CPCB to identify 10 pollution hotspots in NCR, launch crackdown
The five spots identified by EPCA were Bhiwadi in Rajasthan, Faridabad in Haryana, Ghaziabad and Noida Sector 125 in Uttar Pradesh and Anand Vihar in Delhidelhi Updated: Nov 16, 2017 00:16 IST
The Central Pollution Control Board (CPCB) – the country’s apex pollution monitoring and control body – is planning to launch a two-pronged attack from Friday to check pollution levels in Delhi.
CPCB is in the process of identifying 10 hotspots – five based on AQI levels generated by monitoring stations and another five based on ground reports from its 40 teams.
Once the spots and sources of pollution are identified, the CPCB would direct various agencies such as civic bodies, transport department, PWD and DDA to initiate localised actions to crackdown.the pollution board will convene a meeting with various agencies to finalise its course of action on Friday.
“We are identifying five hotspots based on AQI levels another five areas where our teams have spotted violations such as garbage burning, open construction sites and road dust among others,” said A Sudhakar, member secretary of the CPCB.
Earlier, a similar approach was adopted by the Environment Pollution (Prevention and Control) Authority. The Supreme Court-appointed panel identified five hotspots in Delhi-NCR.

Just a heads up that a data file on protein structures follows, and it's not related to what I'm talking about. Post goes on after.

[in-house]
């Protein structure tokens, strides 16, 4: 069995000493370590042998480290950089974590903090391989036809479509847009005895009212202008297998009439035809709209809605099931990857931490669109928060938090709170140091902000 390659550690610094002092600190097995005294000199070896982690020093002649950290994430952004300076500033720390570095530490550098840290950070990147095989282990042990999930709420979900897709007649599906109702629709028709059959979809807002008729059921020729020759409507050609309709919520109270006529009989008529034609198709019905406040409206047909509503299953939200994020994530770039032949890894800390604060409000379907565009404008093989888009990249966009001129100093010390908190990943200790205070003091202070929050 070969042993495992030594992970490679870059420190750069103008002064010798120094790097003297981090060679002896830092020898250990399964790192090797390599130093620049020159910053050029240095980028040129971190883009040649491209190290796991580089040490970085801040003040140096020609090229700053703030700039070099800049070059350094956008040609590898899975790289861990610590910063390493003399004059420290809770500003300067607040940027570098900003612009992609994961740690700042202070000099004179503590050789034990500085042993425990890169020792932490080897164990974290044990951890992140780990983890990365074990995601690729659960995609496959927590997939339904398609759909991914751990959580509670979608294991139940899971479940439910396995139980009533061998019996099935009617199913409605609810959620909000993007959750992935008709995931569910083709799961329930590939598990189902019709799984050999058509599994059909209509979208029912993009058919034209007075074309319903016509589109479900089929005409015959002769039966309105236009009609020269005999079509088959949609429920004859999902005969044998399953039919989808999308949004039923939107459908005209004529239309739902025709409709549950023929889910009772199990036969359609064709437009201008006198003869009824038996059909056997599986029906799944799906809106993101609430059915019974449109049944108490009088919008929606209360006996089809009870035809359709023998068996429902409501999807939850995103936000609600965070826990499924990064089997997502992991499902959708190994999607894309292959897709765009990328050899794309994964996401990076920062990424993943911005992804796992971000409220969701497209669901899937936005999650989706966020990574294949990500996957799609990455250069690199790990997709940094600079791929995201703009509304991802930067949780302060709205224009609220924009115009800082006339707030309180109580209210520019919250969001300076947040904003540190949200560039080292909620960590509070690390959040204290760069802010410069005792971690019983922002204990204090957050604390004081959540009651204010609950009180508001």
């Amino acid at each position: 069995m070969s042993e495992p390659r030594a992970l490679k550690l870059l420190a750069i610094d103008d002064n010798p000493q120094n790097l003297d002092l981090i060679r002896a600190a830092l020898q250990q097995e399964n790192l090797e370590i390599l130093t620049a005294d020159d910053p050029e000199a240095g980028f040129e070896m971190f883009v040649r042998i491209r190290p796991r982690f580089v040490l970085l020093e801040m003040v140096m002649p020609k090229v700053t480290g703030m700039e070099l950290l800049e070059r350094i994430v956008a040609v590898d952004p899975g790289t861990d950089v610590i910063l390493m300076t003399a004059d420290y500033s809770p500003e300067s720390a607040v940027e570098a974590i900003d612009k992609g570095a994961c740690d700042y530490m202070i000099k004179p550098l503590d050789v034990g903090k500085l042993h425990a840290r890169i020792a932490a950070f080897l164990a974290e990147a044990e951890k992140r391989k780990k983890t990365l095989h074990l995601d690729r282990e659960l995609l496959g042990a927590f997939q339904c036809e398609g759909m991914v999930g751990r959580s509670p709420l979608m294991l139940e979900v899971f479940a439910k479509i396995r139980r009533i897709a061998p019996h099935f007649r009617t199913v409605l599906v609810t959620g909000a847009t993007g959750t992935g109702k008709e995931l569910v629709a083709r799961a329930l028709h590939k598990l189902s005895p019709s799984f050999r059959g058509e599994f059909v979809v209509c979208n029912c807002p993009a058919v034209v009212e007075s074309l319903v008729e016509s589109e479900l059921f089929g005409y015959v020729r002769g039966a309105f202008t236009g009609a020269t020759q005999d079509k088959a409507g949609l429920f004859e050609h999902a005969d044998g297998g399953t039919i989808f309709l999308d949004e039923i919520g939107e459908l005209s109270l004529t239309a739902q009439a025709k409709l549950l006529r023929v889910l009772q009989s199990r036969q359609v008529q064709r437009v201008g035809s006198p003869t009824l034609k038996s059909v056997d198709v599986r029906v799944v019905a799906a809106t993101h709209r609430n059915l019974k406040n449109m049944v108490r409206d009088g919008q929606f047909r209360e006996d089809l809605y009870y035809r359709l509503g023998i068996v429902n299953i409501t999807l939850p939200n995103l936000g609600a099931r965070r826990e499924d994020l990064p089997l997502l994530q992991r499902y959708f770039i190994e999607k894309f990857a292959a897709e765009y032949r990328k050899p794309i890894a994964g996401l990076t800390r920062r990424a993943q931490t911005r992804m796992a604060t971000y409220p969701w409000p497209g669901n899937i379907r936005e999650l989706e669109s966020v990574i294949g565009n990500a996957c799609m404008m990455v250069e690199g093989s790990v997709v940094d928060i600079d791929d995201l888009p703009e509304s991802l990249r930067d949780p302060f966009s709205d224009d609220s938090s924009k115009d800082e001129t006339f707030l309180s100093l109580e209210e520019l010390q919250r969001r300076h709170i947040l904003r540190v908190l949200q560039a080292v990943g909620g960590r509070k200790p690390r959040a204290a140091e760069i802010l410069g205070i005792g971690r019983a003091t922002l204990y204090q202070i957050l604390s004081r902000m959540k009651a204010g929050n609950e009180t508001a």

The five spots identified by EPCA were Bhiwadi in Rajasthan, Faridabad in Haryana, Ghaziabad and Noida Sector 125 in Uttar Pradesh and Anand Vihar in Delhi. EPCA chairman Bhure Lal along with senior officials of the Delhi Pollution Control Committee and transport department visited some of the spots to identify the pollution sources.
EPCA had asked the respective state pollution control boards of the NCR states to initiate measures to check pollution from these spots immediately.
“While some stations based on high AQI values such Anand Vihar, DTU and Shadipur have already been identified, the reports of our teams are being collated to identify the other areas. We hope to compile the list by Thursday,” said Sudhakar.
He said that various government agencies would also be asked to carry out the same task – identify pollution hotspots in their respective areas – and then crack down by initiating localised actions.
“This could prove to be effective. While on one hand EPCA is introducing various measures such as banning diesel generators, shutting down brick kilns and closing down Badarpur thermal power plant that is helping to bring down the overall AQI of Delhi and NCR, such localised actions would ensure that emissions are cut off at the source,” said Anumita Roychowdhury, executive director (research and advocacy) at Centre for Science and Environment.
First Published: Nov 16, 2017 00:16 IST